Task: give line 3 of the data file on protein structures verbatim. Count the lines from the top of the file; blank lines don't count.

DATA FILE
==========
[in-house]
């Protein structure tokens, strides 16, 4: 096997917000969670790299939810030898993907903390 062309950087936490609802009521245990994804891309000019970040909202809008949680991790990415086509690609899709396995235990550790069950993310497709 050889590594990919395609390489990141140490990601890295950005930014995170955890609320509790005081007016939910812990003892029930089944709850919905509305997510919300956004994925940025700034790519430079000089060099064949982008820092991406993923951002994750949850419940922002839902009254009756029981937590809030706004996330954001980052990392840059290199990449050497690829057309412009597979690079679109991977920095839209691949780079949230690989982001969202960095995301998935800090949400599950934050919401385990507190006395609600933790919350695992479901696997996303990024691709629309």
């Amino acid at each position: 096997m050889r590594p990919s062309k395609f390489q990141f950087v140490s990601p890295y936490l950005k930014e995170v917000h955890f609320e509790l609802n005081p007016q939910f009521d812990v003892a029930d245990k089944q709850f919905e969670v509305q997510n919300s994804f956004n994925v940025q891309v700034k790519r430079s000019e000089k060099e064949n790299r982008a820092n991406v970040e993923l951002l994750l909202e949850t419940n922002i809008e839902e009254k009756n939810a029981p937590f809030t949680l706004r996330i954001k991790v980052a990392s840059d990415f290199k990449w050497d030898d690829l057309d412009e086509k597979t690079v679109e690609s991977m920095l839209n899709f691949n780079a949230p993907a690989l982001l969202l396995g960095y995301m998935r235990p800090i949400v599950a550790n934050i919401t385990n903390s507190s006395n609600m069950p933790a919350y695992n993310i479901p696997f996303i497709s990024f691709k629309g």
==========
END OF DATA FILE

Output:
């Amino acid at each position: 096997m050889r590594p990919s062309k395609f390489q990141f950087v140490s990601p890295y936490l950005k930014e995170v917000h955890f609320e509790l609802n005081p007016q939910f009521d812990v003892a029930d245990k089944q709850f919905e969670v509305q997510n919300s994804f956004n994925v940025q891309v700034k790519r430079s000019e000089k060099e064949n790299r982008a820092n991406v970040e993923l951002l994750l909202e949850t419940n922002i809008e839902e009254k009756n939810a029981p937590f809030t949680l706004r996330i954001k991790v980052a990392s840059d990415f290199k990449w050497d030898d690829l057309d412009e086509k597979t690079v679109e690609s991977m920095l839209n899709f691949n780079a949230p993907a690989l982001l969202l396995g960095y995301m998935r235990p800090i949400v599950a550790n934050i919401t385990n903390s507190s006395n609600m069950p933790a919350y695992n993310i479901p696997f996303i497709s990024f691709k629309g």